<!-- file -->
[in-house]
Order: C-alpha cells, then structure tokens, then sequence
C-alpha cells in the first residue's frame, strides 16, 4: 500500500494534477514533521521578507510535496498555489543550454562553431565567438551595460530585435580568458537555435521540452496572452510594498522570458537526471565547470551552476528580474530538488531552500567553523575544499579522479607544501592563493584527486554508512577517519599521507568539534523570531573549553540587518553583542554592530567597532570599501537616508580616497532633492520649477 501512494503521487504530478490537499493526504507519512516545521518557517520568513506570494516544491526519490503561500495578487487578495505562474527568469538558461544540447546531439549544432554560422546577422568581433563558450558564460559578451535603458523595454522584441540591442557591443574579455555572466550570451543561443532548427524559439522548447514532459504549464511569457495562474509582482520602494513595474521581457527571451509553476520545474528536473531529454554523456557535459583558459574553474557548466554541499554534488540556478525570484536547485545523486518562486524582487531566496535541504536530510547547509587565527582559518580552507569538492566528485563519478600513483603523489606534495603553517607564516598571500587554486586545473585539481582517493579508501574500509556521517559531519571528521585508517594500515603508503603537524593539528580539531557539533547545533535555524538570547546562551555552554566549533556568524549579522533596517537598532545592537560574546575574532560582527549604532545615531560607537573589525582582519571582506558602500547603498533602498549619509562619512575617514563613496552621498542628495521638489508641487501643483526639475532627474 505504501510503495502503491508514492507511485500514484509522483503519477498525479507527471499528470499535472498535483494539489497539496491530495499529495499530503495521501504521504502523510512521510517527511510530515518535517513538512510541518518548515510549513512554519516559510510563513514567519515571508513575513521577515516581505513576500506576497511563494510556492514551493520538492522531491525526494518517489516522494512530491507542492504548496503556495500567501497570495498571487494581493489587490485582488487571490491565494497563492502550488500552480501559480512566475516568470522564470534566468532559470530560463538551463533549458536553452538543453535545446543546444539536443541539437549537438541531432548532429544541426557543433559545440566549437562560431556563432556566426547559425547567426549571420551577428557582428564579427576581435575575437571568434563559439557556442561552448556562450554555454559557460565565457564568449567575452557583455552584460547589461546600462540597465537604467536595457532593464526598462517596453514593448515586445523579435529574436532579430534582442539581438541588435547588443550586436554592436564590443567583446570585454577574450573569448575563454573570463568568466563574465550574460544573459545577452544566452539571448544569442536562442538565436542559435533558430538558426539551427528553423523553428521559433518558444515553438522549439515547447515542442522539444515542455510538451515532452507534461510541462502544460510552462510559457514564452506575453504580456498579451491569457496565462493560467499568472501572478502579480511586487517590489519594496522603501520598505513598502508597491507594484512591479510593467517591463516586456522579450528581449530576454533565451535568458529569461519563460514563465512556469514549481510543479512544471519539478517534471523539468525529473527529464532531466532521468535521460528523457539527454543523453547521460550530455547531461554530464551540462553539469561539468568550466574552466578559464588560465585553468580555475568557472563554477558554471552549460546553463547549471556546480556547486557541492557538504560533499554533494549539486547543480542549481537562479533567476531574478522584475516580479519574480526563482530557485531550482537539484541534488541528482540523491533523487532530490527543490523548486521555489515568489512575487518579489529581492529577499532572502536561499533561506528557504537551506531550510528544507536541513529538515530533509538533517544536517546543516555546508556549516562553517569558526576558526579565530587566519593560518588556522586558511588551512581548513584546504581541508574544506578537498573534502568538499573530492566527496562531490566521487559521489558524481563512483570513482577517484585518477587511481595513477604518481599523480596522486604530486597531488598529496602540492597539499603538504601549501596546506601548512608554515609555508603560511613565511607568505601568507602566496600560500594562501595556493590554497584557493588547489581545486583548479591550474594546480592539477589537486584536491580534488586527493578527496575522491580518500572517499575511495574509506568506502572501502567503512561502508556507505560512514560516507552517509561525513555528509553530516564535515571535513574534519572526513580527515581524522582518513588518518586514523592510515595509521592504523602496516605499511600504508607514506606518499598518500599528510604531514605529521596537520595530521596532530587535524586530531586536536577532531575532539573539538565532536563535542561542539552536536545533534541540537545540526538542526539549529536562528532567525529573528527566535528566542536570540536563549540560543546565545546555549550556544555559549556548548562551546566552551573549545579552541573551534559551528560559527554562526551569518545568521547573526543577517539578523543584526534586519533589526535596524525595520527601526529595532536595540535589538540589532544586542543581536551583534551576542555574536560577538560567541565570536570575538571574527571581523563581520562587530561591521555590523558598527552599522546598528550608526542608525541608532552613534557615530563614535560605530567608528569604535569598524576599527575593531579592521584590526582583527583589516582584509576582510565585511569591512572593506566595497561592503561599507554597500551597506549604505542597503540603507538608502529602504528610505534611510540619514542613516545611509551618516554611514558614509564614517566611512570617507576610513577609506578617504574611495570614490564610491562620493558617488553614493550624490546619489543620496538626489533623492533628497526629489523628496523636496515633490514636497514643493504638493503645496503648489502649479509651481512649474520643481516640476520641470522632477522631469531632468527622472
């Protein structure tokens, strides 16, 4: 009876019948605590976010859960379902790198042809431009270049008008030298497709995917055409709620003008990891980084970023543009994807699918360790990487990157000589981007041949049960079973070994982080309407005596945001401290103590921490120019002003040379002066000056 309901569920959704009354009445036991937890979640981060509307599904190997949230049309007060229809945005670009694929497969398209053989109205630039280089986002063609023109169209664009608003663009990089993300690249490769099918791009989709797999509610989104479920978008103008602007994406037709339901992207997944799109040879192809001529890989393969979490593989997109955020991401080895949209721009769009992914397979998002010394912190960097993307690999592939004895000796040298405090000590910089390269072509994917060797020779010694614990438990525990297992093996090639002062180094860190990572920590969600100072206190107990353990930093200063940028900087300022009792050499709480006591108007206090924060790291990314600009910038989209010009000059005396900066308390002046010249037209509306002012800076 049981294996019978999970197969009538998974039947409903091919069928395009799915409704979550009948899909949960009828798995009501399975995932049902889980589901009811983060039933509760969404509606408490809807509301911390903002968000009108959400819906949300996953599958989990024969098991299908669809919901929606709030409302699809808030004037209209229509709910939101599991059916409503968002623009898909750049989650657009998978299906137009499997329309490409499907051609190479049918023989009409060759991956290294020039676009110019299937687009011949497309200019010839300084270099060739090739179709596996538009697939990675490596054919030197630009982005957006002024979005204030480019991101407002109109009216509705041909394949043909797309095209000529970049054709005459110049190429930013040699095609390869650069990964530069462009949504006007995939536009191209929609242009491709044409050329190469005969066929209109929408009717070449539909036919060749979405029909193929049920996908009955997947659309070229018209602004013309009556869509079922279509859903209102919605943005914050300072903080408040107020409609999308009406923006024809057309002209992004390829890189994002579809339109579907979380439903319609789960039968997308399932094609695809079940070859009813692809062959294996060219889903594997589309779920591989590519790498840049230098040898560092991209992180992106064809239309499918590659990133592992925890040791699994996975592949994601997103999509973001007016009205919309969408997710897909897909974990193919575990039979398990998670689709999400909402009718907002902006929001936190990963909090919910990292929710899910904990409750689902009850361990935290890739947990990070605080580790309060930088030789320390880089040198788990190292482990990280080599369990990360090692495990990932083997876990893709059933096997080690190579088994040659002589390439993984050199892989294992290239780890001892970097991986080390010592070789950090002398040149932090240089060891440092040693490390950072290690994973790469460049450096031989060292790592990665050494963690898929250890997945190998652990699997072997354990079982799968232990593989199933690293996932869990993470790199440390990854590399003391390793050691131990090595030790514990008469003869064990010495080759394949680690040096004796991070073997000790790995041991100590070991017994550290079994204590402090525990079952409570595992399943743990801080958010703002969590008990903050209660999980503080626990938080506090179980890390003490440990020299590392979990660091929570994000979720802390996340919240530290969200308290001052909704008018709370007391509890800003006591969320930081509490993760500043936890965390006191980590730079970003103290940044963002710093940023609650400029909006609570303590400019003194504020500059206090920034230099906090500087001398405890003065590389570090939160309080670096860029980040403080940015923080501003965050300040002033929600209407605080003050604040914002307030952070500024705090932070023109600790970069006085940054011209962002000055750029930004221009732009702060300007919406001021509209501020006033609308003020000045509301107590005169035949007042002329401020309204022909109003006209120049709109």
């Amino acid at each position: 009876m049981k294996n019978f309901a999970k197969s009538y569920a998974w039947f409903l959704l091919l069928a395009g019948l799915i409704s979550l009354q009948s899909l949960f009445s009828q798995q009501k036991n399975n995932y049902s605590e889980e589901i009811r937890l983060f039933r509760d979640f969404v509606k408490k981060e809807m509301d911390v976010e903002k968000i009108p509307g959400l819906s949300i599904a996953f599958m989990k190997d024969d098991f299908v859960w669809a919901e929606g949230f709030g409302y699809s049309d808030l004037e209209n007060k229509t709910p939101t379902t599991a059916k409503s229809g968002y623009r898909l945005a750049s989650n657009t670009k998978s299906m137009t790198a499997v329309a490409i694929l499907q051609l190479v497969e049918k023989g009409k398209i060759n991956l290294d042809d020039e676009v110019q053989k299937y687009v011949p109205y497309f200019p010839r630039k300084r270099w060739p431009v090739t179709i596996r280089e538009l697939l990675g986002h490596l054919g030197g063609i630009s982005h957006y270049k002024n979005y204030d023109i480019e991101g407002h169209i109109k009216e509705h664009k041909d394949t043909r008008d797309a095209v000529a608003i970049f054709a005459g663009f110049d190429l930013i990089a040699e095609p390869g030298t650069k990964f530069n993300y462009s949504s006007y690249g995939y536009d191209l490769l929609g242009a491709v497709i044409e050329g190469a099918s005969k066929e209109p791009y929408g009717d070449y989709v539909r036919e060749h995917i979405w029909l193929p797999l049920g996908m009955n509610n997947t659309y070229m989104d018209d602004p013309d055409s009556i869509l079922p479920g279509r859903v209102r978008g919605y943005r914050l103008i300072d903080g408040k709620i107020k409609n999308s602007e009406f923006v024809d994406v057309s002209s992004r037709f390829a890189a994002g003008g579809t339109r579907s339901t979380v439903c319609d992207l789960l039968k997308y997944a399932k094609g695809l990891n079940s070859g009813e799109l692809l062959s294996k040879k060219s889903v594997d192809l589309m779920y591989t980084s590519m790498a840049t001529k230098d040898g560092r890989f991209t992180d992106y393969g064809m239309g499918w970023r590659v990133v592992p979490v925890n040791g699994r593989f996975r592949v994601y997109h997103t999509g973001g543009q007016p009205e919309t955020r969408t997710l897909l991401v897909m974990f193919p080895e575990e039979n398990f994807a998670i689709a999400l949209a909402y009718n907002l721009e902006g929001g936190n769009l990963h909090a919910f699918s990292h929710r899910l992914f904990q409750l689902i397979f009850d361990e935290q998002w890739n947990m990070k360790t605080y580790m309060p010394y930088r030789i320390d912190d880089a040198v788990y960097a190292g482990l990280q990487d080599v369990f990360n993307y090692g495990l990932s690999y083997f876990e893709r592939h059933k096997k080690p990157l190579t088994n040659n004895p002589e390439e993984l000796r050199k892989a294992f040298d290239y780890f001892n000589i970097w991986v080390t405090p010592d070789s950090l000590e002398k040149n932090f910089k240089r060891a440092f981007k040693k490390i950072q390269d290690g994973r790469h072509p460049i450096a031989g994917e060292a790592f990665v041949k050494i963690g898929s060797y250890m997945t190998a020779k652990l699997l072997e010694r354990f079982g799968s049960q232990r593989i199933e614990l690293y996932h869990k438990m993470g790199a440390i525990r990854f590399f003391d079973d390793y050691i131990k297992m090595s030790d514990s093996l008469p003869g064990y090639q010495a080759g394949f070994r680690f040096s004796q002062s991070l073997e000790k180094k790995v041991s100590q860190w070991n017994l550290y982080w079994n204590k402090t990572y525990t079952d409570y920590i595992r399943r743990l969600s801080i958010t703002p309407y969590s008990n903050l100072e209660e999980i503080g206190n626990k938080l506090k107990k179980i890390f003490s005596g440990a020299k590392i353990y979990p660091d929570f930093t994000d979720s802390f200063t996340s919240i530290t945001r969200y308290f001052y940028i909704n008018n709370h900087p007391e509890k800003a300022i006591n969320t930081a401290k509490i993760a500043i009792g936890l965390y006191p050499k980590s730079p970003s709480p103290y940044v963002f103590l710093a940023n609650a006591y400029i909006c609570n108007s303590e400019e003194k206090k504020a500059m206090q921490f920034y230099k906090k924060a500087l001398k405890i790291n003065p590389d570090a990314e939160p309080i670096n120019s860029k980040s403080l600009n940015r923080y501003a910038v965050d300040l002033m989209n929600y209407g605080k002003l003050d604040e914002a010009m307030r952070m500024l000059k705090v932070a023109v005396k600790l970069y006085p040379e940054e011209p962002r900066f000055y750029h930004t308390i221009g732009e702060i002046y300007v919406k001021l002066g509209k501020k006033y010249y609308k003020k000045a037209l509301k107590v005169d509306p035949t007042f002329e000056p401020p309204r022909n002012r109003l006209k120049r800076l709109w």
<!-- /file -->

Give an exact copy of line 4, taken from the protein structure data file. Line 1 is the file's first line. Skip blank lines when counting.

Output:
């Protein structure tokens, strides 16, 4: 009876019948605590976010859960379902790198042809431009270049008008030298497709995917055409709620003008990891980084970023543009994807699918360790990487990157000589981007041949049960079973070994982080309407005596945001401290103590921490120019002003040379002066000056 309901569920959704009354009445036991937890979640981060509307599904190997949230049309007060229809945005670009694929497969398209053989109205630039280089986002063609023109169209664009608003663009990089993300690249490769099918791009989709797999509610989104479920978008103008602007994406037709339901992207997944799109040879192809001529890989393969979490593989997109955020991401080895949209721009769009992914397979998002010394912190960097993307690999592939004895000796040298405090000590910089390269072509994917060797020779010694614990438990525990297992093996090639002062180094860190990572920590969600100072206190107990353990930093200063940028900087300022009792050499709480006591108007206090924060790291990314600009910038989209010009000059005396900066308390002046010249037209509306002012800076 049981294996019978999970197969009538998974039947409903091919069928395009799915409704979550009948899909949960009828798995009501399975995932049902889980589901009811983060039933509760969404509606408490809807509301911390903002968000009108959400819906949300996953599958989990024969098991299908669809919901929606709030409302699809808030004037209209229509709910939101599991059916409503968002623009898909750049989650657009998978299906137009499997329309490409499907051609190479049918023989009409060759991956290294020039676009110019299937687009011949497309200019010839300084270099060739090739179709596996538009697939990675490596054919030197630009982005957006002024979005204030480019991101407002109109009216509705041909394949043909797309095209000529970049054709005459110049190429930013040699095609390869650069990964530069462009949504006007995939536009191209929609242009491709044409050329190469005969066929209109929408009717070449539909036919060749979405029909193929049920996908009955997947659309070229018209602004013309009556869509079922279509859903209102919605943005914050300072903080408040107020409609999308009406923006024809057309002209992004390829890189994002579809339109579907979380439903319609789960039968997308399932094609695809079940070859009813692809062959294996060219889903594997589309779920591989590519790498840049230098040898560092991209992180992106064809239309499918590659990133592992925890040791699994996975592949994601997103999509973001007016009205919309969408997710897909897909974990193919575990039979398990998670689709999400909402009718907002902006929001936190990963909090919910990292929710899910904990409750689902009850361990935290890739947990990070605080580790309060930088030789320390880089040198788990190292482990990280080599369990990360090692495990990932083997876990893709059933096997080690190579088994040659002589390439993984050199892989294992290239780890001892970097991986080390010592070789950090002398040149932090240089060891440092040693490390950072290690994973790469460049450096031989060292790592990665050494963690898929250890997945190998652990699997072997354990079982799968232990593989199933690293996932869990993470790199440390990854590399003391390793050691131990090595030790514990008469003869064990010495080759394949680690040096004796991070073997000790790995041991100590070991017994550290079994204590402090525990079952409570595992399943743990801080958010703002969590008990903050209660999980503080626990938080506090179980890390003490440990020299590392979990660091929570994000979720802390996340919240530290969200308290001052909704008018709370007391509890800003006591969320930081509490993760500043936890965390006191980590730079970003103290940044963002710093940023609650400029909006609570303590400019003194504020500059206090920034230099906090500087001398405890003065590389570090939160309080670096860029980040403080940015923080501003965050300040002033929600209407605080003050604040914002307030952070500024705090932070023109600790970069006085940054011209962002000055750029930004221009732009702060300007919406001021509209501020006033609308003020000045509301107590005169035949007042002329401020309204022909109003006209120049709109």